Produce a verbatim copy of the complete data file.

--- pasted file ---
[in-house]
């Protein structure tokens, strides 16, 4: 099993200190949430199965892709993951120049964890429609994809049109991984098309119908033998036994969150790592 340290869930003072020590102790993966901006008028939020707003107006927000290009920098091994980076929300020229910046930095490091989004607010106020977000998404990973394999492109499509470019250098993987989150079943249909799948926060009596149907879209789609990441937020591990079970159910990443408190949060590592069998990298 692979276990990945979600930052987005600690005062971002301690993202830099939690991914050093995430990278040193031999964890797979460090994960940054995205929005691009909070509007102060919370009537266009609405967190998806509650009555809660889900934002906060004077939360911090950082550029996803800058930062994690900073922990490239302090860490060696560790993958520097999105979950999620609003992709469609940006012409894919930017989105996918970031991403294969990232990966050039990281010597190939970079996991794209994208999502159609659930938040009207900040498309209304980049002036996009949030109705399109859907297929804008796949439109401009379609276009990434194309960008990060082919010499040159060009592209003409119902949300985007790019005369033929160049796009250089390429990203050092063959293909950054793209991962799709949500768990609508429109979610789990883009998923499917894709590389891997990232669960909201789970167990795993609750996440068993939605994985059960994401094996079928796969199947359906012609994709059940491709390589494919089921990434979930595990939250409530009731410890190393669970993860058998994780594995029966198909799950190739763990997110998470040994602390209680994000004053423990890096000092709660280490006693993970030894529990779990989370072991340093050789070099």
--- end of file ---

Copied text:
[in-house]
């Protein structure tokens, strides 16, 4: 099993200190949430199965892709993951120049964890429609994809049109991984098309119908033998036994969150790592 340290869930003072020590102790993966901006008028939020707003107006927000290009920098091994980076929300020229910046930095490091989004607010106020977000998404990973394999492109499509470019250098993987989150079943249909799948926060009596149907879209789609990441937020591990079970159910990443408190949060590592069998990298 692979276990990945979600930052987005600690005062971002301690993202830099939690991914050093995430990278040193031999964890797979460090994960940054995205929005691009909070509007102060919370009537266009609405967190998806509650009555809660889900934002906060004077939360911090950082550029996803800058930062994690900073922990490239302090860490060696560790993958520097999105979950999620609003992709469609940006012409894919930017989105996918970031991403294969990232990966050039990281010597190939970079996991794209994208999502159609659930938040009207900040498309209304980049002036996009949030109705399109859907297929804008796949439109401009379609276009990434194309960008990060082919010499040159060009592209003409119902949300985007790019005369033929160049796009250089390429990203050092063959293909950054793209991962799709949500768990609508429109979610789990883009998923499917894709590389891997990232669960909201789970167990795993609750996440068993939605994985059960994401094996079928796969199947359906012609994709059940491709390589494919089921990434979930595990939250409530009731410890190393669970993860058998994780594995029966198909799950190739763990997110998470040994602390209680994000004053423990890096000092709660280490006693993970030894529990779990989370072991340093050789070099």